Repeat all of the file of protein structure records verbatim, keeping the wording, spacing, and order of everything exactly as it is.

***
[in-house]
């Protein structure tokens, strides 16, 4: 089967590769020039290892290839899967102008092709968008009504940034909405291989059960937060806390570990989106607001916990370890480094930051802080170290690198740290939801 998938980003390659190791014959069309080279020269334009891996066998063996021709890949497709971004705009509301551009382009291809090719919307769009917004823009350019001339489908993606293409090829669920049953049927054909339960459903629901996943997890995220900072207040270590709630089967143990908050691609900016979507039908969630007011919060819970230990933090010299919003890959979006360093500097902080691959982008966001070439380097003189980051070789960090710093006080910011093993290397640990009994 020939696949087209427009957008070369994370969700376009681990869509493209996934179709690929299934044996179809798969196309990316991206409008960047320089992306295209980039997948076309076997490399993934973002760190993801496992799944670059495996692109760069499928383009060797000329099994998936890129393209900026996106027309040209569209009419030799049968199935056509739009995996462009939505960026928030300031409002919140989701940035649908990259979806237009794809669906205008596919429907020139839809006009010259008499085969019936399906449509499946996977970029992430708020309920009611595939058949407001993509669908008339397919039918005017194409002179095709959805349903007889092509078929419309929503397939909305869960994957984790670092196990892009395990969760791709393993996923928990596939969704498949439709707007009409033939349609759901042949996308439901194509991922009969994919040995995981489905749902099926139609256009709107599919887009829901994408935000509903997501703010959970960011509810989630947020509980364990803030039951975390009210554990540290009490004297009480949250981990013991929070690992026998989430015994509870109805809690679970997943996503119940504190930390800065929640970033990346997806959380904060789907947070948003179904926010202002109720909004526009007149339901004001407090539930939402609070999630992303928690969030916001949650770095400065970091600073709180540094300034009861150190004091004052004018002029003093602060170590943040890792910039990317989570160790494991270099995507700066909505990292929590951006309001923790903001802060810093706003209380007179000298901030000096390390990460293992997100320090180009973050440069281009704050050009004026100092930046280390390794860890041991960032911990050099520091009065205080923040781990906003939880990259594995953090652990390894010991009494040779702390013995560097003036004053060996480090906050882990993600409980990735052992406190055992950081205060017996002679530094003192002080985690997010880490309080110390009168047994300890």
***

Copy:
[in-house]
């Protein structure tokens, strides 16, 4: 089967590769020039290892290839899967102008092709968008009504940034909405291989059960937060806390570990989106607001916990370890480094930051802080170290690198740290939801 998938980003390659190791014959069309080279020269334009891996066998063996021709890949497709971004705009509301551009382009291809090719919307769009917004823009350019001339489908993606293409090829669920049953049927054909339960459903629901996943997890995220900072207040270590709630089967143990908050691609900016979507039908969630007011919060819970230990933090010299919003890959979006360093500097902080691959982008966001070439380097003189980051070789960090710093006080910011093993290397640990009994 020939696949087209427009957008070369994370969700376009681990869509493209996934179709690929299934044996179809798969196309990316991206409008960047320089992306295209980039997948076309076997490399993934973002760190993801496992799944670059495996692109760069499928383009060797000329099994998936890129393209900026996106027309040209569209009419030799049968199935056509739009995996462009939505960026928030300031409002919140989701940035649908990259979806237009794809669906205008596919429907020139839809006009010259008499085969019936399906449509499946996977970029992430708020309920009611595939058949407001993509669908008339397919039918005017194409002179095709959805349903007889092509078929419309929503397939909305869960994957984790670092196990892009395990969760791709393993996923928990596939969704498949439709707007009409033939349609759901042949996308439901194509991922009969994919040995995981489905749902099926139609256009709107599919887009829901994408935000509903997501703010959970960011509810989630947020509980364990803030039951975390009210554990540290009490004297009480949250981990013991929070690992026998989430015994509870109805809690679970997943996503119940504190930390800065929640970033990346997806959380904060789907947070948003179904926010202002109720909004526009007149339901004001407090539930939402609070999630992303928690969030916001949650770095400065970091600073709180540094300034009861150190004091004052004018002029003093602060170590943040890792910039990317989570160790494991270099995507700066909505990292929590951006309001923790903001802060810093706003209380007179000298901030000096390390990460293992997100320090180009973050440069281009704050050009004026100092930046280390390794860890041991960032911990050099520091009065205080923040781990906003939880990259594995953090652990390894010991009494040779702390013995560097003036004053060996480090906050882990993600409980990735052992406190055992950081205060017996002679530094003192002080985690997010880490309080110390009168047994300890």